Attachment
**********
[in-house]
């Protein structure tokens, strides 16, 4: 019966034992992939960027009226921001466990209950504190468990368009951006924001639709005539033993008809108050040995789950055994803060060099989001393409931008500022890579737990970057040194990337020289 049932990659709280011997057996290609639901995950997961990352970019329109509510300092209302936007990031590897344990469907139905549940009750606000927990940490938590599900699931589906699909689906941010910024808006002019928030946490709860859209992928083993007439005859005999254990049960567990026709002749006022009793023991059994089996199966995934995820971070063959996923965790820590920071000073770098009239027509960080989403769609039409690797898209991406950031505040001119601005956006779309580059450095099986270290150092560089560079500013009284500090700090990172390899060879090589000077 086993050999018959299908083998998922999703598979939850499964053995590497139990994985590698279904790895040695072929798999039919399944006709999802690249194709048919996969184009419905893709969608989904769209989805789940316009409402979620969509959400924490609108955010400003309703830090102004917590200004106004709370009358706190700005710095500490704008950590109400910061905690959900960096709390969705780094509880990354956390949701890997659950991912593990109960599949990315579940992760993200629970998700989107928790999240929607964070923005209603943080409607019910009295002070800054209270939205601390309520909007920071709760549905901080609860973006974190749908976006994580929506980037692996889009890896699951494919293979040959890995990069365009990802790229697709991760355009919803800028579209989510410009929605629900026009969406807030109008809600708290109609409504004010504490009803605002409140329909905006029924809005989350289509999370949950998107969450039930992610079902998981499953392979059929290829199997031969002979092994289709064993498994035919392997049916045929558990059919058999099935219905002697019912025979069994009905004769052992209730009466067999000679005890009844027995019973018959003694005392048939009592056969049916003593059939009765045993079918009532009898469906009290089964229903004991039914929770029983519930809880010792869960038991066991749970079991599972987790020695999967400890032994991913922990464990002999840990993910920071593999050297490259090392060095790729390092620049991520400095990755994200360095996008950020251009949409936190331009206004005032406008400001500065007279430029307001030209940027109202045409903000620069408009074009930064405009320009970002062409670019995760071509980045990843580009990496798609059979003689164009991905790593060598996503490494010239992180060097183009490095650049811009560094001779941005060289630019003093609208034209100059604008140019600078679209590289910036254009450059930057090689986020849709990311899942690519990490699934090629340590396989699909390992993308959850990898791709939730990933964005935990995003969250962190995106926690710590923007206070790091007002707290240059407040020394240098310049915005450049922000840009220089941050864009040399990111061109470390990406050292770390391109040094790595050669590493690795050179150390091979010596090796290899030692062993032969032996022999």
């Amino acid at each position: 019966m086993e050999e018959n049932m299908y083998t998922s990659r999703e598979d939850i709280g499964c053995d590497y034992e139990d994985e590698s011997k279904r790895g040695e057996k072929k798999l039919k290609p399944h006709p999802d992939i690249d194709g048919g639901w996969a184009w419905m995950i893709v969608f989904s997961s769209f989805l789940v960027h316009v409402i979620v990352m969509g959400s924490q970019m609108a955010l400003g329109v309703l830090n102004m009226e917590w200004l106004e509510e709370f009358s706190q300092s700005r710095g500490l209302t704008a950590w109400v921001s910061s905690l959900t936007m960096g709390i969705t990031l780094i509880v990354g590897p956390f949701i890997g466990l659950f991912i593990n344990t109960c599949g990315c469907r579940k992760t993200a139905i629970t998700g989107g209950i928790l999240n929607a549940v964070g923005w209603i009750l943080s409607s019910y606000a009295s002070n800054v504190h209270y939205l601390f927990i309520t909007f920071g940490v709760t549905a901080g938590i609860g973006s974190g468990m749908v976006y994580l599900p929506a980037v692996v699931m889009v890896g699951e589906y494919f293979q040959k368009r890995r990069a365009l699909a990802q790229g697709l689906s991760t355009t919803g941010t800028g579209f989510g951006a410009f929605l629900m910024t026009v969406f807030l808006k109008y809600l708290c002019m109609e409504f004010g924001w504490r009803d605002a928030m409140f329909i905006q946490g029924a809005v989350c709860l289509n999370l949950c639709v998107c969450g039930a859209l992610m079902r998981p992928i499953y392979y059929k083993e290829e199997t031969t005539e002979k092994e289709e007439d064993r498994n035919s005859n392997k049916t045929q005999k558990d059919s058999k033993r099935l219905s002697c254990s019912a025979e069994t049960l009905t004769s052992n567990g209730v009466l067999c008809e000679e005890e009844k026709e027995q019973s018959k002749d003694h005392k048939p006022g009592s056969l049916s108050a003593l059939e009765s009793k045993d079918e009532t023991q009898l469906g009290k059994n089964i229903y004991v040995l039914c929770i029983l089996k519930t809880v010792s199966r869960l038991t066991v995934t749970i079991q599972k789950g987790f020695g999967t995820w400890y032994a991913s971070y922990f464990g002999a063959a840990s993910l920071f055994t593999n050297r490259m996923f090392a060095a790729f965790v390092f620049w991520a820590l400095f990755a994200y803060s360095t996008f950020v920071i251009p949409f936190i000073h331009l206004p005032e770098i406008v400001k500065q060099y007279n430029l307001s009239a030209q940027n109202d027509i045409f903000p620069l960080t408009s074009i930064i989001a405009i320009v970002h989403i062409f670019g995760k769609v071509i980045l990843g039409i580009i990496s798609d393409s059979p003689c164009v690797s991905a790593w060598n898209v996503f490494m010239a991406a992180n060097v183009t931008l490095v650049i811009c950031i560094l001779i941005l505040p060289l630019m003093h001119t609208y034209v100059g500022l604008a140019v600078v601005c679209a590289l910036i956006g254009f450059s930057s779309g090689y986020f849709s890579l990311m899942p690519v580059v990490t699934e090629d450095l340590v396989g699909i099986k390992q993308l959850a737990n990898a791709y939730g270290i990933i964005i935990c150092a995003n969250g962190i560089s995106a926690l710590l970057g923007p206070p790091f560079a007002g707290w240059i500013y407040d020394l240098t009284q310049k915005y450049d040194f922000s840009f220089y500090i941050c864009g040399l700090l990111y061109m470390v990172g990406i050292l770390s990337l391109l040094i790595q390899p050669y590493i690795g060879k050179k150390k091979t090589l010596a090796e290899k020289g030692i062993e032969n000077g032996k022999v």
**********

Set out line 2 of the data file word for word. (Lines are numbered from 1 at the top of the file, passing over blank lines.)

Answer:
């Protein structure tokens, strides 16, 4: 019966034992992939960027009226921001466990209950504190468990368009951006924001639709005539033993008809108050040995789950055994803060060099989001393409931008500022890579737990970057040194990337020289 049932990659709280011997057996290609639901995950997961990352970019329109509510300092209302936007990031590897344990469907139905549940009750606000927990940490938590599900699931589906699909689906941010910024808006002019928030946490709860859209992928083993007439005859005999254990049960567990026709002749006022009793023991059994089996199966995934995820971070063959996923965790820590920071000073770098009239027509960080989403769609039409690797898209991406950031505040001119601005956006779309580059450095099986270290150092560089560079500013009284500090700090990172390899060879090589000077 086993050999018959299908083998998922999703598979939850499964053995590497139990994985590698279904790895040695072929798999039919399944006709999802690249194709048919996969184009419905893709969608989904769209989805789940316009409402979620969509959400924490609108955010400003309703830090102004917590200004106004709370009358706190700005710095500490704008950590109400910061905690959900960096709390969705780094509880990354956390949701890997659950991912593990109960599949990315579940992760993200629970998700989107928790999240929607964070923005209603943080409607019910009295002070800054209270939205601390309520909007920071709760549905901080609860973006974190749908976006994580929506980037692996889009890896699951494919293979040959890995990069365009990802790229697709991760355009919803800028579209989510410009929605629900026009969406807030109008809600708290109609409504004010504490009803605002409140329909905006029924809005989350289509999370949950998107969450039930992610079902998981499953392979059929290829199997031969002979092994289709064993498994035919392997049916045929558990059919058999099935219905002697019912025979069994009905004769052992209730009466067999000679005890009844027995019973018959003694005392048939009592056969049916003593059939009765045993079918009532009898469906009290089964229903004991039914929770029983519930809880010792869960038991066991749970079991599972987790020695999967400890032994991913922990464990002999840990993910920071593999050297490259090392060095790729390092620049991520400095990755994200360095996008950020251009949409936190331009206004005032406008400001500065007279430029307001030209940027109202045409903000620069408009074009930064405009320009970002062409670019995760071509980045990843580009990496798609059979003689164009991905790593060598996503490494010239992180060097183009490095650049811009560094001779941005060289630019003093609208034209100059604008140019600078679209590289910036254009450059930057090689986020849709990311899942690519990490699934090629340590396989699909390992993308959850990898791709939730990933964005935990995003969250962190995106926690710590923007206070790091007002707290240059407040020394240098310049915005450049922000840009220089941050864009040399990111061109470390990406050292770390391109040094790595050669590493690795050179150390091979010596090796290899030692062993032969032996022999």